Shining example of how to get alternative right

3 November 2000




Shining example of how to get alternative right

Developing alternative

enterprises can help protect

profits when combinable

crop prices tumble.

Edward Long finds out how

one N Lincs farm has been

pursuing retail outlets for

beetroot to underpin

arable margins

CLOSE day-to-day liaison with a local food processing factory enables an Isle of Axholme arable farm to produce beetroot that meets market requirements, minimise waste and plan future strategy.

Chris and David Moore grow 154ha (380 acres) of beetroot for WF Moore (Warplands) on grade 1 silt at Butterwick Grange Farm, West Butterwick near Scunthorpe.

The crop is slotted into an arable rotation which also includes 283ha (700 acres) of wheat, 40ha (100 acres) barley, 60ha (150 acres) potatoes and 32ha (80 acres) sugar beet.

"We keep in very close touch with the processor, it is the key to our success," says Chris Moore. "Talking to the company virtually every day is extremely valuable to both sides, we receive constant market feedback to enable us to react to changing demands."

Unwanted roots

Beetroot was first tried on the North Lincs farm 15 years ago when 11ha (27 acres) was grown for Axgro foods, the local beetroot packer. The crop performed reasonably well, but there was a lot of unwanted over-sized roots.

"Achieving the right size has always been a challenge as it is difficult to produce roots to a plan on this capping-prone land. But since those early days the market specification has changed dramatically."

Instead of taking 45-55mm premium pre-pack size roots, it now wants 45-75mm. So whilst 10 years ago 20% of the crop grown on the farm went to wholesale outlets or was sold for stockfeed, this has been reduced to 5%. This improvement has also been helped by changes in seed-bed preparation and drilling.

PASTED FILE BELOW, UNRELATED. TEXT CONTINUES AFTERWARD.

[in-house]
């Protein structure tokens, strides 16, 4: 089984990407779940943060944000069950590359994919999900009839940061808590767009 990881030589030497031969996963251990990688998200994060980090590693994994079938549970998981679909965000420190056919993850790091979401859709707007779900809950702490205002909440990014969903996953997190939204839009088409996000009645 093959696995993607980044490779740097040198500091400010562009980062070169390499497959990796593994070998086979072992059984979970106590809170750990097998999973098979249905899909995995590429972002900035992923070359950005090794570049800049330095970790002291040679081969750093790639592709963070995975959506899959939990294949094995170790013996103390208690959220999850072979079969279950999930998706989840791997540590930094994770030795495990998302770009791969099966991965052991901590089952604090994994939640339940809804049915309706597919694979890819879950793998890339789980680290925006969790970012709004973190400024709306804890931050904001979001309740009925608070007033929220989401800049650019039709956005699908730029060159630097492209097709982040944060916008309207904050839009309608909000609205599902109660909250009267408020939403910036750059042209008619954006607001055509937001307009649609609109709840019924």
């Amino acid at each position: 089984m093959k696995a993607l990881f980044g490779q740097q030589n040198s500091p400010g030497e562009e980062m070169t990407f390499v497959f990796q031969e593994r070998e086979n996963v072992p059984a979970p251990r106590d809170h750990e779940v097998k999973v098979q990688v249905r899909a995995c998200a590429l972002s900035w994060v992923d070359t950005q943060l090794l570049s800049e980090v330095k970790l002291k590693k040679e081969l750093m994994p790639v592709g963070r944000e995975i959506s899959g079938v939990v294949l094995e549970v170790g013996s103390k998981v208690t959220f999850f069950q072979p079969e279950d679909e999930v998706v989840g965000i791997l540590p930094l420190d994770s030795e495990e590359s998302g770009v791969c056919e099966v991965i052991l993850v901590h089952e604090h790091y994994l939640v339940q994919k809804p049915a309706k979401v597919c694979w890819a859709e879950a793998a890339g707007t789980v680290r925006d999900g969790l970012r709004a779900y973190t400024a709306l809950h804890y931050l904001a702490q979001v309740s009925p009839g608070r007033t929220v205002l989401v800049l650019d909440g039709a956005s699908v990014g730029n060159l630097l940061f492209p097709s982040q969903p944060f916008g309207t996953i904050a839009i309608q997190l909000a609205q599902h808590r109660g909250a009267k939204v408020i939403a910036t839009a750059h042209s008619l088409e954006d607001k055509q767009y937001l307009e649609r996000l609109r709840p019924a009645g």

The crop used to be grown on twin rows spaced 50cm (20 inches) apart. Now 10 rows are drilled with a scatter row coulter across a 1.8m (6ft) wide bed.

Size variability is also affected by crop uniformity, the aim is to achieve a high but even germination. This is why seed-bed preparation is critical. This is now done with a Jones triple bed former behind a 170hp tractor with a seed hopper mounted on the front.

Establishing the crop has become a one-man job with twice the output of the two-man power harrow and separate precision drilling system used in the past. The change of policy has not only boosted root size uniformity, but also significantly reduced the farms labour costs.

The crop is drilled at staggered intervals from late March until late May and harvested between July and late November with a Kverneland bed harvester which is also used for potatoes. The first liftings yield 15t/ha (6t/acre) and main season crops give 50t/ha (20 t/acre).

"We do try to keep the lid on costs and won the farmers weekly/BASF unit cost challenge for wheat this year. But we have had to invest a lot of money to maintain yields and quality of beetroot to meet the processors needs," Chris Moore points out.

"We have spent over £100,000 on two new 1000t cold stores to buffer the crop over the tail end of winter to keep the factory supplied until the new season crop comes in from Portugal and Cyprus in early summer. We have also invested £65,000 in a new grading line and expect soon to have to buy a pre-washer."